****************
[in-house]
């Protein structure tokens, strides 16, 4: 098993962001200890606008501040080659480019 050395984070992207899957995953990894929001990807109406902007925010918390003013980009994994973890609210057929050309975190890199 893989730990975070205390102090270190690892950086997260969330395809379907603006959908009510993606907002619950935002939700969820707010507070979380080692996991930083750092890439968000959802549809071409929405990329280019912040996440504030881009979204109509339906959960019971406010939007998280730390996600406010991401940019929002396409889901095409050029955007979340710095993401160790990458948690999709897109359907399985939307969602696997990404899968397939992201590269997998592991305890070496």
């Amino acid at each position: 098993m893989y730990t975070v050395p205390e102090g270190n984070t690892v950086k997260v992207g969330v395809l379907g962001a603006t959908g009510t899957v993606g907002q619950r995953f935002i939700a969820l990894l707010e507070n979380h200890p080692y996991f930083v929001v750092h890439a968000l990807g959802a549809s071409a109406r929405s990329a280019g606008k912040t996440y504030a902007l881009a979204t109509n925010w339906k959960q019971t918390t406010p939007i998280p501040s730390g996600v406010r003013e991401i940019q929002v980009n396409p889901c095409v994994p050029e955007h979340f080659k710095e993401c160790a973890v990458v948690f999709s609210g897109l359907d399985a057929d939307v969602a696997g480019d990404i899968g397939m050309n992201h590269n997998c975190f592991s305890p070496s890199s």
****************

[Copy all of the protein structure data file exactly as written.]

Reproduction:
[in-house]
């Protein structure tokens, strides 16, 4: 098993962001200890606008501040080659480019 050395984070992207899957995953990894929001990807109406902007925010918390003013980009994994973890609210057929050309975190890199 893989730990975070205390102090270190690892950086997260969330395809379907603006959908009510993606907002619950935002939700969820707010507070979380080692996991930083750092890439968000959802549809071409929405990329280019912040996440504030881009979204109509339906959960019971406010939007998280730390996600406010991401940019929002396409889901095409050029955007979340710095993401160790990458948690999709897109359907399985939307969602696997990404899968397939992201590269997998592991305890070496």
């Amino acid at each position: 098993m893989y730990t975070v050395p205390e102090g270190n984070t690892v950086k997260v992207g969330v395809l379907g962001a603006t959908g009510t899957v993606g907002q619950r995953f935002i939700a969820l990894l707010e507070n979380h200890p080692y996991f930083v929001v750092h890439a968000l990807g959802a549809s071409a109406r929405s990329a280019g606008k912040t996440y504030a902007l881009a979204t109509n925010w339906k959960q019971t918390t406010p939007i998280p501040s730390g996600v406010r003013e991401i940019q929002v980009n396409p889901c095409v994994p050029e955007h979340f080659k710095e993401c160790a973890v990458v948690f999709s609210g897109l359907d399985a057929d939307v969602a696997g480019d990404i899968g397939m050309n992201h590269n997998c975190f592991s305890p070496s890199s």